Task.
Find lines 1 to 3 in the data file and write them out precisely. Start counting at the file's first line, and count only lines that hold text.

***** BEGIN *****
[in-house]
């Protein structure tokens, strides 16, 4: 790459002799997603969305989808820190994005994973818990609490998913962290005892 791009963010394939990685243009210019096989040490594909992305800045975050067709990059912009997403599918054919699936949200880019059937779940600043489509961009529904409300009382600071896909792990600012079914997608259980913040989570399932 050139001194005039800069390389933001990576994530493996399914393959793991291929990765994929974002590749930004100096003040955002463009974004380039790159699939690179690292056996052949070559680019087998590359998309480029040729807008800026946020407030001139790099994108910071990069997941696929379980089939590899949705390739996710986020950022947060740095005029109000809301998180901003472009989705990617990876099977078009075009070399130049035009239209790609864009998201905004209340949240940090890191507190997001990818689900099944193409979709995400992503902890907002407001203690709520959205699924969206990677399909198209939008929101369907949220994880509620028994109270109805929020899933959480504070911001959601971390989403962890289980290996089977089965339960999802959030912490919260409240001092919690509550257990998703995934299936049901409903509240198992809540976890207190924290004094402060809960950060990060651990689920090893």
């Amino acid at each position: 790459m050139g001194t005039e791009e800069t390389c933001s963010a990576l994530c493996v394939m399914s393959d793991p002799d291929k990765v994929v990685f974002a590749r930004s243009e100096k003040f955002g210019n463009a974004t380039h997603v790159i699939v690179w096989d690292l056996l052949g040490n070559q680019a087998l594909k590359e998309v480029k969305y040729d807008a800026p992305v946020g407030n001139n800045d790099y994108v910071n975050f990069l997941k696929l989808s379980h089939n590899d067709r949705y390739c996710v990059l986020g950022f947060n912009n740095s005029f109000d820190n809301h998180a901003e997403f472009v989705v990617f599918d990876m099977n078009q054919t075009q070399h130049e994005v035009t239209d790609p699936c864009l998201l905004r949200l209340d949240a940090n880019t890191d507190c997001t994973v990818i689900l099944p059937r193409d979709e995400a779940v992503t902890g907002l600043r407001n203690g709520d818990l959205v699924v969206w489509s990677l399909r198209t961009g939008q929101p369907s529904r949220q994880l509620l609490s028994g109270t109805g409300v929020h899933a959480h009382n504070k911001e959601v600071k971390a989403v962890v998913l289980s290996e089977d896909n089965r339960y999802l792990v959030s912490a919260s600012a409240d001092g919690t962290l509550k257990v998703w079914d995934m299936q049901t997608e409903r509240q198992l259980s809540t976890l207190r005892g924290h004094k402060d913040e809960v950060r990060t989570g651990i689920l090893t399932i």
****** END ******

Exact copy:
[in-house]
């Protein structure tokens, strides 16, 4: 790459002799997603969305989808820190994005994973818990609490998913962290005892 791009963010394939990685243009210019096989040490594909992305800045975050067709990059912009997403599918054919699936949200880019059937779940600043489509961009529904409300009382600071896909792990600012079914997608259980913040989570399932 050139001194005039800069390389933001990576994530493996399914393959793991291929990765994929974002590749930004100096003040955002463009974004380039790159699939690179690292056996052949070559680019087998590359998309480029040729807008800026946020407030001139790099994108910071990069997941696929379980089939590899949705390739996710986020950022947060740095005029109000809301998180901003472009989705990617990876099977078009075009070399130049035009239209790609864009998201905004209340949240940090890191507190997001990818689900099944193409979709995400992503902890907002407001203690709520959205699924969206990677399909198209939008929101369907949220994880509620028994109270109805929020899933959480504070911001959601971390989403962890289980290996089977089965339960999802959030912490919260409240001092919690509550257990998703995934299936049901409903509240198992809540976890207190924290004094402060809960950060990060651990689920090893």
């Amino acid at each position: 790459m050139g001194t005039e791009e800069t390389c933001s963010a990576l994530c493996v394939m399914s393959d793991p002799d291929k990765v994929v990685f974002a590749r930004s243009e100096k003040f955002g210019n463009a974004t380039h997603v790159i699939v690179w096989d690292l056996l052949g040490n070559q680019a087998l594909k590359e998309v480029k969305y040729d807008a800026p992305v946020g407030n001139n800045d790099y994108v910071n975050f990069l997941k696929l989808s379980h089939n590899d067709r949705y390739c996710v990059l986020g950022f947060n912009n740095s005029f109000d820190n809301h998180a901003e997403f472009v989705v990617f599918d990876m099977n078009q054919t075009q070399h130049e994005v035009t239209d790609p699936c864009l998201l905004r949200l209340d949240a940090n880019t890191d507190c997001t994973v990818i689900l099944p059937r193409d979709e995400a779940v992503t902890g907002l600043r407001n203690g709520d818990l959205v699924v969206w489509s990677l399909r198209t961009g939008q929101p369907s529904r949220q994880l509620l609490s028994g109270t109805g409300v929020h899933a959480h009382n504070k911001e959601v600071k971390a989403v962890v998913l289980s290996e089977d896909n089965r339960y999802l792990v959030s912490a919260s600012a409240d001092g919690t962290l509550k257990v998703w079914d995934m299936q049901t997608e409903r509240q198992l259980s809540t976890l207190r005892g924290h004094k402060d913040e809960v950060r990060t989570g651990i689920l090893t399932i």